Casabloga: Vertigo

Right…. First off I must say I have a three-way bias here.

1) Alfred Hitchcock directed it.

2) Jimmy Stewart is more or less my favourite actor.

3) I’ve always been obsessed with San Francisco.

I already decided I was only going to do three Hitchcock films on this series. They were planned before I wrote the Rear Window review. I’m just spacing them out. Pretty sure everyone can guess what the third one will be. Here’s a hint; it’s Psycho. Ok, I suck at hints.

Just a little peek at what's to come.

Just a little peek at what’s to come.

Vertigo is one of Alfred Hitchcock’s best films. That’s not just me saying that because I love it. It’s been voted as the greatest movie ever made, beating out longtime greatest movie, Citizen Kane (which I saw recently and…frankly will never make it here on Casabloga). The film is about John “Scottie” Ferguson (James Stewart), a retired detective. At the opening of the film, we discover Scottie finding out he has a fear of heights, a revelation that could have come at a better time, as he was hanging from the top of a tall building, and a colleague falls to his death trying to help him.

Scottie gets a call from an old college friend, Gavin (Tom Helmore) who wants to hire him out of retirement to follow his wife, Madeline (Kim Novak). He believes she’s being possessed by a dead ancestor. Scottie finds this to be crazy talk, but his friend insists that he do it, so he eventually accepts. The very first day, he follows her all over San Francisco, following a little too closely.

Hitchcock famously hated filming on location. All his movies were shot in-studio, where he could control every tiny detail. But the city of San Francisco is so amazing that the picky director chose to film on-location for this film. In the scenes where Scottie follows Madeline through the streets of 1950s San Francisco adds massive amounts of historical significance to the film. This was before the city had skyscrapers.

There was a time when this building didn't exist! Shocking, but the truth!

There was a time when this building didn’t exist! Shocking, but the truth!

I took that picture above in 2011 when I visited the city. I really wanted to see the spot where Kim Novak jumped into the Bay, but a security person at Fort Point told me that after 9/11 they closed off that part of the Fort.

Vertigo Kim Novak

I didn't take this. Surprisingly, I didn't think to take a picture of it while I was there.

I didn’t take this. Surprisingly, I didn’t think to take a picture of it while I was there.

I love this!

I love this!

The three acts of this film are each completely different from each other. In the first act, it plays like a regular detective story. Follow her, find out what’s up. The second act is a love story. The third act is a dive into madness. that has a very unexpected conclusion. Usually when a movie changes so much like that so quickly, it’s confusing and terrible. But Alfred Hitchcock had a way to never lose you. He keeps your attention even when the characters are just driving around to the music of Bernard Herrmann.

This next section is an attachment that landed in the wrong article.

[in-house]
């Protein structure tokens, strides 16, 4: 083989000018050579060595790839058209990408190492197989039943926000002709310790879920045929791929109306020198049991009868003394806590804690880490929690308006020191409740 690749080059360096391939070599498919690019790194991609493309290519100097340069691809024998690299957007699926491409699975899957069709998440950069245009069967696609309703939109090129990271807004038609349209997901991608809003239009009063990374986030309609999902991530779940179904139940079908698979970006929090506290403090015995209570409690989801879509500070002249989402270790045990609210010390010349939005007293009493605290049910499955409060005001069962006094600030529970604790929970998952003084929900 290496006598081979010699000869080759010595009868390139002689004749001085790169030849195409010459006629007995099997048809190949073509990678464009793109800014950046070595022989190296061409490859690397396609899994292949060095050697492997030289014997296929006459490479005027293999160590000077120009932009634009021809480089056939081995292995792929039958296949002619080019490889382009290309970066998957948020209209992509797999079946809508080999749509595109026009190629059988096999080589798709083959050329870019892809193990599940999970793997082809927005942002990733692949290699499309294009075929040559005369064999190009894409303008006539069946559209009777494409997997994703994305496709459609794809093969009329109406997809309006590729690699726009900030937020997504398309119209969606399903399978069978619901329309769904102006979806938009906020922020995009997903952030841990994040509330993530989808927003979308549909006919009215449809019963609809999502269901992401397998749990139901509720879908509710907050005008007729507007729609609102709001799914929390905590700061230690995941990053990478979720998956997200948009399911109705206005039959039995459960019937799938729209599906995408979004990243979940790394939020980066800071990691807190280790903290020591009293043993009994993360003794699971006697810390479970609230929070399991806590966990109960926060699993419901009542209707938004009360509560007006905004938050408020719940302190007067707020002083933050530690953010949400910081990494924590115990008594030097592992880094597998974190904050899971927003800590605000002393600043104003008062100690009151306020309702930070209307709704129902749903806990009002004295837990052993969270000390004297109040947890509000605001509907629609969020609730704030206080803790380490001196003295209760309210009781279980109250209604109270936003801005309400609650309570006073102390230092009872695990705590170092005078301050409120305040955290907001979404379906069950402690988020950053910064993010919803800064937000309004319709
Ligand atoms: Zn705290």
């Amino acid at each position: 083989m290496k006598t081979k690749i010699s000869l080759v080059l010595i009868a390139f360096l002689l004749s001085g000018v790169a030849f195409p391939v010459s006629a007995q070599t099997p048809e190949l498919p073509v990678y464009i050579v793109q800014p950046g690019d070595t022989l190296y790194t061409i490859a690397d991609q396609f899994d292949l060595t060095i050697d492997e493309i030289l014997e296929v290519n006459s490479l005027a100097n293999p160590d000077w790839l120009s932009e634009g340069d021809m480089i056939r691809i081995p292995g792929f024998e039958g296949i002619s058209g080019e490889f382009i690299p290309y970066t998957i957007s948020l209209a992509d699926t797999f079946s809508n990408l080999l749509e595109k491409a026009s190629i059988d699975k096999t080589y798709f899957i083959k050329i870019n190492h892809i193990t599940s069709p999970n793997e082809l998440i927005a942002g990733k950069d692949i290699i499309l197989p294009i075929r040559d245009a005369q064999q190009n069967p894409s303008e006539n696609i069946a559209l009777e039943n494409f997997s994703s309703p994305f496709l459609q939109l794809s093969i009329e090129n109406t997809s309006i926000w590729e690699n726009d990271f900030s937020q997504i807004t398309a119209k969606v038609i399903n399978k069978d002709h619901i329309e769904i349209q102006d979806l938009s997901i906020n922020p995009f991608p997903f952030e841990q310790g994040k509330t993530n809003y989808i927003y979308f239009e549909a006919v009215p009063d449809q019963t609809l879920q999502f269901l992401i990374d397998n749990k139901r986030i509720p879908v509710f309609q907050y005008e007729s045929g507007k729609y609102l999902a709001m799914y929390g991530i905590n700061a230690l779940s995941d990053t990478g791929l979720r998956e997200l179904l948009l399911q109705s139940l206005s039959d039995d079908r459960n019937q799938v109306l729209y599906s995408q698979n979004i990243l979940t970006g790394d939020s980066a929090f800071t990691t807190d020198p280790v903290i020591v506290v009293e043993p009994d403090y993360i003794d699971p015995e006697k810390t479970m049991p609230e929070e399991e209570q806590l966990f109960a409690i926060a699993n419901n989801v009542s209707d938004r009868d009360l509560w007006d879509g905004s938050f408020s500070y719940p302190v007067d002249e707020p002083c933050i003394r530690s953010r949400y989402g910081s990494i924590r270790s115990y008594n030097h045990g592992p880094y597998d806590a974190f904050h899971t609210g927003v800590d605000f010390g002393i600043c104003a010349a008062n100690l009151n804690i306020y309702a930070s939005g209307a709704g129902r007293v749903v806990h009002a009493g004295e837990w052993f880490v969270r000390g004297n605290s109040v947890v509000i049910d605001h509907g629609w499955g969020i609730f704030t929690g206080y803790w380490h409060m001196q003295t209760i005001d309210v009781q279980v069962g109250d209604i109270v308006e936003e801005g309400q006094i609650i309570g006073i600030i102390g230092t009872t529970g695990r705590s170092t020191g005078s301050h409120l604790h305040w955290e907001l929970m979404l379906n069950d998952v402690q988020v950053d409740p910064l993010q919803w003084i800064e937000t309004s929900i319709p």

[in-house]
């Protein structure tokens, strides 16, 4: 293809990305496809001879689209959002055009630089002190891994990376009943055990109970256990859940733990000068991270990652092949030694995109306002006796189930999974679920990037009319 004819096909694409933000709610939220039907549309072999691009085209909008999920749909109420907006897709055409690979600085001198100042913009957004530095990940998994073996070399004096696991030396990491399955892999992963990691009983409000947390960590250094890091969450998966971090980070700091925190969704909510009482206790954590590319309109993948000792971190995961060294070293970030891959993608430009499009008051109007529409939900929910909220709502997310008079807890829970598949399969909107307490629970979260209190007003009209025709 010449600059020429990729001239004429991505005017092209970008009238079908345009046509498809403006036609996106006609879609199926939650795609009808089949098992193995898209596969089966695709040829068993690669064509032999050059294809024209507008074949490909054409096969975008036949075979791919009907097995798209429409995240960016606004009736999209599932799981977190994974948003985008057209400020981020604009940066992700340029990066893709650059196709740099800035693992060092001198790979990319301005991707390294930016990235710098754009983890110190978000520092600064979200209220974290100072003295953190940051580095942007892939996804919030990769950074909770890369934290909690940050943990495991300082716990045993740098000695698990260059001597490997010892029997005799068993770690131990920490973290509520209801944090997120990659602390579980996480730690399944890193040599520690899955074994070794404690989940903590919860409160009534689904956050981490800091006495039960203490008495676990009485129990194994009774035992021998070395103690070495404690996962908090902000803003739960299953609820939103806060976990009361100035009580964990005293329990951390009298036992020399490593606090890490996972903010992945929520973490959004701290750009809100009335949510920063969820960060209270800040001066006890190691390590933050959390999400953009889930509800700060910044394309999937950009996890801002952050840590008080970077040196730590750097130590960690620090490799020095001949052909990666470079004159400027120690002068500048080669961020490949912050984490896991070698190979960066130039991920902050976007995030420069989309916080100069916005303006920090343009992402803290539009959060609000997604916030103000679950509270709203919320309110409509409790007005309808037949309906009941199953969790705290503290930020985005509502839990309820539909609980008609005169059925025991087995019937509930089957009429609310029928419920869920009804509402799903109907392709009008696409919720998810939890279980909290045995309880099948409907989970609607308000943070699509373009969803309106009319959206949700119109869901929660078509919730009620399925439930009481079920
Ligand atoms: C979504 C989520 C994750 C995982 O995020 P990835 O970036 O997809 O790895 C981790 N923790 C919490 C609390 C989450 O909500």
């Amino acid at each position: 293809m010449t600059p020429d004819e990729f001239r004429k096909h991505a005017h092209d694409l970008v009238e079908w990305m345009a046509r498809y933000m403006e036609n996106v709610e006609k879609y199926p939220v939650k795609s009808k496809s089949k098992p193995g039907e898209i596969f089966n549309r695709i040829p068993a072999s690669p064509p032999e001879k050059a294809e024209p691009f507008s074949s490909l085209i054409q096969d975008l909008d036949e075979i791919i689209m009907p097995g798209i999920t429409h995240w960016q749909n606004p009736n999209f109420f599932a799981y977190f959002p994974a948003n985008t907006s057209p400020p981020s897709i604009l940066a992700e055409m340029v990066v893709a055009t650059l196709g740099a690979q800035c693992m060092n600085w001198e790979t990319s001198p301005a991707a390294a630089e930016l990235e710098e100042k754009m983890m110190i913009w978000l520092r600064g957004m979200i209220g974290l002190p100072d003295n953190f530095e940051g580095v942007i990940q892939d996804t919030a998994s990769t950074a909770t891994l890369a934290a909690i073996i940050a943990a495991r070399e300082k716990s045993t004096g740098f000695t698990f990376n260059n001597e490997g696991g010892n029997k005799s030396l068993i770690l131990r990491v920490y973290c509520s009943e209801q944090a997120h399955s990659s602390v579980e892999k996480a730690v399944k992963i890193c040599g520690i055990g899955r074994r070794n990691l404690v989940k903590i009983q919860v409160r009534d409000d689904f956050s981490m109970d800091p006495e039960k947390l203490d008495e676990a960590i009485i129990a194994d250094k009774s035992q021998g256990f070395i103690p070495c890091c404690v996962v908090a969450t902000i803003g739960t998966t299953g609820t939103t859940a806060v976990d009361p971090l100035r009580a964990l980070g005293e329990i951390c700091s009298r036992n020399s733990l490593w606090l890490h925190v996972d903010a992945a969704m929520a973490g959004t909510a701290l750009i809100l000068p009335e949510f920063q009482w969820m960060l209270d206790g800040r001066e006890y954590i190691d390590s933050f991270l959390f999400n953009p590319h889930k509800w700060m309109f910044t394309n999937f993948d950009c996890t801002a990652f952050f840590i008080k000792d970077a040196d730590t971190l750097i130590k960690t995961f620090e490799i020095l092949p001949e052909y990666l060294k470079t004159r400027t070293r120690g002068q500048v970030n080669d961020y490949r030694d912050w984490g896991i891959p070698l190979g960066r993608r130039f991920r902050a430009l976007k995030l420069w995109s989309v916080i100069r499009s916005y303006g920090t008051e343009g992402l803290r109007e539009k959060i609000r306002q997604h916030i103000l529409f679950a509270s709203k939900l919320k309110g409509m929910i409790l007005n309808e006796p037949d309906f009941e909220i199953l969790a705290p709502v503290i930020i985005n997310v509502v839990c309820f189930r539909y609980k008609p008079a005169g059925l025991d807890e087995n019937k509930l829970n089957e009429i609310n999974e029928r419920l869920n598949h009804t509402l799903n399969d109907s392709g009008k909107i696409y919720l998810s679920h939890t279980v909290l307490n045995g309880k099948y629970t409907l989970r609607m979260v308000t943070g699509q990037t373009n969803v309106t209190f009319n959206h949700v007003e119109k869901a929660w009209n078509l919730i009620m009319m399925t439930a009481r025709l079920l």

Next time I go to San Francisco, I fully intend to take the Vertigo Tour.

Advertisements

About Trevor Boot

I’ve been officially writing since 2004, when I was 15, but I started writing for fun now and then in 2001, when I was 12. I mostly wrote short stories and poems, but then in 2008, I wrote my first novel, titled Xangsburgh. Before this, my writing never really had any direction. I would just write independent stories that had no connection with each other, so I always had to start over from scratch. With Xangsburgh, I had a fictional city I could base all my stories in, with the stories building on each other. For me, that made writing easier, because now I don’t have to start from scratch every time. I could use Sheriff Brock without having to introduce him every time. In 2011, I realized I really enjoyed taking pictures. Several of my friends would comment that my pictures were near-professional quality. So on top of my writing, I’m also an amateur photographer. In 2014, I published Xangsburgh, as well as a photo book with some of my favourite photos I have taken, and a book of poems I’ve written between 2001 and 2013.
This entry was posted in Casabloga and tagged , , , , , , , , , , , , , , , , , , , , . Bookmark the permalink.

Leave a Reply

Fill in your details below or click an icon to log in:

WordPress.com Logo

You are commenting using your WordPress.com account. Log Out / Change )

Twitter picture

You are commenting using your Twitter account. Log Out / Change )

Facebook photo

You are commenting using your Facebook account. Log Out / Change )

Google+ photo

You are commenting using your Google+ account. Log Out / Change )

Connecting to %s